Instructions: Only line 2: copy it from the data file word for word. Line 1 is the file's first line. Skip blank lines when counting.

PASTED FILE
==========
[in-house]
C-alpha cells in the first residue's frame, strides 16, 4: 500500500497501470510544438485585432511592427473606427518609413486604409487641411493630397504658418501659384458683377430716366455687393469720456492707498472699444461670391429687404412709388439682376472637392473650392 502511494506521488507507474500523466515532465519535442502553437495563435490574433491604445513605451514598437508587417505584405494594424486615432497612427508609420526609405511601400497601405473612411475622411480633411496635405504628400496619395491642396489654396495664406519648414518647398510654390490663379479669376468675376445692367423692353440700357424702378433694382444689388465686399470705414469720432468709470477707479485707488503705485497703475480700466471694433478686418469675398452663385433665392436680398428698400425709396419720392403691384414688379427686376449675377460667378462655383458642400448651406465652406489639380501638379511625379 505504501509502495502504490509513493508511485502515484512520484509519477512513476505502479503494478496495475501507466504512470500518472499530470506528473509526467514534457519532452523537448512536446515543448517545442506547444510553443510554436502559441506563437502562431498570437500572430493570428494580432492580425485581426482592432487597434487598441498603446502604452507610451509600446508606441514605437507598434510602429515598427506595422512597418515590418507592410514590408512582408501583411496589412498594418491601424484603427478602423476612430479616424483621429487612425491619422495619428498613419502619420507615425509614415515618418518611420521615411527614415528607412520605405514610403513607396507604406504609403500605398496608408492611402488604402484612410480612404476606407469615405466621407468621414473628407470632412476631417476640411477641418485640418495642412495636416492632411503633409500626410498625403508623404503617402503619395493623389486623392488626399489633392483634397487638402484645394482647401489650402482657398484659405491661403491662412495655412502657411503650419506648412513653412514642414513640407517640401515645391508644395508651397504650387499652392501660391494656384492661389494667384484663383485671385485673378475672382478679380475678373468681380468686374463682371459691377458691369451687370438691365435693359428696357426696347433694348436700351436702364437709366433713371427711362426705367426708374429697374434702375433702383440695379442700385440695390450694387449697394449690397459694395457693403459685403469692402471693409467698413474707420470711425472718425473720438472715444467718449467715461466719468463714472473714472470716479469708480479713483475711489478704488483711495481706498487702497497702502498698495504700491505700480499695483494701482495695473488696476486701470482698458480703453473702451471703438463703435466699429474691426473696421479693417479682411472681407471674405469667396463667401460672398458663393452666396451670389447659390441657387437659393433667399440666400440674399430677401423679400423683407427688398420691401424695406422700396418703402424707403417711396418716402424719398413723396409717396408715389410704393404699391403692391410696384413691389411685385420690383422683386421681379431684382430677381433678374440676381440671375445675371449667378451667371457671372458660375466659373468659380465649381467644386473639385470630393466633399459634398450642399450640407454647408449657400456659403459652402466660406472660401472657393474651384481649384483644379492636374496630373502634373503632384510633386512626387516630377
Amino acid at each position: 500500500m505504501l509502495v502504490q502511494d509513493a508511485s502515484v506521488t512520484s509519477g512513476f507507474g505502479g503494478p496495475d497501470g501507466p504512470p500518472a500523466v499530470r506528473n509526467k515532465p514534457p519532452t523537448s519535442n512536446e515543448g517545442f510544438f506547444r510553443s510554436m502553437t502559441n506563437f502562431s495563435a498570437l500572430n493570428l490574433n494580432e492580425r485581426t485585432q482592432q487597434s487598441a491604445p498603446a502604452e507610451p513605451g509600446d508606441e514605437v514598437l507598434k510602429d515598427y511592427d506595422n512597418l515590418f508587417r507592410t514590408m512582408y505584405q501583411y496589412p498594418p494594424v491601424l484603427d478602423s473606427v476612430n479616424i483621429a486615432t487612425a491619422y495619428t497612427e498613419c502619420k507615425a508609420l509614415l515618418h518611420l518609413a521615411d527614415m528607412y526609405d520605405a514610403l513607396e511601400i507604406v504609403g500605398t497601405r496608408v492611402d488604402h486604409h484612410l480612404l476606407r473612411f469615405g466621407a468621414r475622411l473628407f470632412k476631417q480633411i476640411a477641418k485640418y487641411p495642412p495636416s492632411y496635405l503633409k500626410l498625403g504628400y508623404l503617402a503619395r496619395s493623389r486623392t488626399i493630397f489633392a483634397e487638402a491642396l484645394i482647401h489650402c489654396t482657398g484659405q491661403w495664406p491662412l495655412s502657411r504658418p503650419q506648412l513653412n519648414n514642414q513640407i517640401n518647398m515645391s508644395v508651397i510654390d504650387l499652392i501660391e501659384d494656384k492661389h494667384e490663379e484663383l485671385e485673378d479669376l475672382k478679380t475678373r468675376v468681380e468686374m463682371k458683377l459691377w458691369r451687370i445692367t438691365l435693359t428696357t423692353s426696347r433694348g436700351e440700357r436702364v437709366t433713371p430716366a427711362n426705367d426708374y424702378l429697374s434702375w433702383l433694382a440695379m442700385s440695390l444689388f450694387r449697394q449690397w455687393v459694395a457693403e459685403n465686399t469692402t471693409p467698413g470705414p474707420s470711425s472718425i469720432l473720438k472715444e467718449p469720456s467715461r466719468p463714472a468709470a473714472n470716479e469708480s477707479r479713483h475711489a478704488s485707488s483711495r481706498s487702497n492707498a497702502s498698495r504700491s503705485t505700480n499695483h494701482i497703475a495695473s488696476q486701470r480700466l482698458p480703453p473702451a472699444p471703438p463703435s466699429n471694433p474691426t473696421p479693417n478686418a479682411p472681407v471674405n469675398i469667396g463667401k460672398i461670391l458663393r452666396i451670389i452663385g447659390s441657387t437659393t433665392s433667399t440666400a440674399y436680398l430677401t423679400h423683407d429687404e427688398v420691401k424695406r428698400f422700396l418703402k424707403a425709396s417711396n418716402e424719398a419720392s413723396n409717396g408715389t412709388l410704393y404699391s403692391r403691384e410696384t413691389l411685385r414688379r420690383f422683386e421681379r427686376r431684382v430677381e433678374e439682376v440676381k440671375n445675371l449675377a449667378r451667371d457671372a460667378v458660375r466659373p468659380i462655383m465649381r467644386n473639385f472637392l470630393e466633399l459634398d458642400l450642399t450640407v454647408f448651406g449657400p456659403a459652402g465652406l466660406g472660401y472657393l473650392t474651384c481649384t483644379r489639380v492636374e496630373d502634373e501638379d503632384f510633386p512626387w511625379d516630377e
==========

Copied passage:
C-alpha cells in the first residue's frame, strides 16, 4: 500500500497501470510544438485585432511592427473606427518609413486604409487641411493630397504658418501659384458683377430716366455687393469720456492707498472699444461670391429687404412709388439682376472637392473650392 502511494506521488507507474500523466515532465519535442502553437495563435490574433491604445513605451514598437508587417505584405494594424486615432497612427508609420526609405511601400497601405473612411475622411480633411496635405504628400496619395491642396489654396495664406519648414518647398510654390490663379479669376468675376445692367423692353440700357424702378433694382444689388465686399470705414469720432468709470477707479485707488503705485497703475480700466471694433478686418469675398452663385433665392436680398428698400425709396419720392403691384414688379427686376449675377460667378462655383458642400448651406465652406489639380501638379511625379 505504501509502495502504490509513493508511485502515484512520484509519477512513476505502479503494478496495475501507466504512470500518472499530470506528473509526467514534457519532452523537448512536446515543448517545442506547444510553443510554436502559441506563437502562431498570437500572430493570428494580432492580425485581426482592432487597434487598441498603446502604452507610451509600446508606441514605437507598434510602429515598427506595422512597418515590418507592410514590408512582408501583411496589412498594418491601424484603427478602423476612430479616424483621429487612425491619422495619428498613419502619420507615425509614415515618418518611420521615411527614415528607412520605405514610403513607396507604406504609403500605398496608408492611402488604402484612410480612404476606407469615405466621407468621414473628407470632412476631417476640411477641418485640418495642412495636416492632411503633409500626410498625403508623404503617402503619395493623389486623392488626399489633392483634397487638402484645394482647401489650402482657398484659405491661403491662412495655412502657411503650419506648412513653412514642414513640407517640401515645391508644395508651397504650387499652392501660391494656384492661389494667384484663383485671385485673378475672382478679380475678373468681380468686374463682371459691377458691369451687370438691365435693359428696357426696347433694348436700351436702364437709366433713371427711362426705367426708374429697374434702375433702383440695379442700385440695390450694387449697394449690397459694395457693403459685403469692402471693409467698413474707420470711425472718425473720438472715444467718449467715461466719468463714472473714472470716479469708480479713483475711489478704488483711495481706498487702497497702502498698495504700491505700480499695483494701482495695473488696476486701470482698458480703453473702451471703438463703435466699429474691426473696421479693417479682411472681407471674405469667396463667401460672398458663393452666396451670389447659390441657387437659393433667399440666400440674399430677401423679400423683407427688398420691401424695406422700396418703402424707403417711396418716402424719398413723396409717396408715389410704393404699391403692391410696384413691389411685385420690383422683386421681379431684382430677381433678374440676381440671375445675371449667378451667371457671372458660375466659373468659380465649381467644386473639385470630393466633399459634398450642399450640407454647408449657400456659403459652402466660406472660401472657393474651384481649384483644379492636374496630373502634373503632384510633386512626387516630377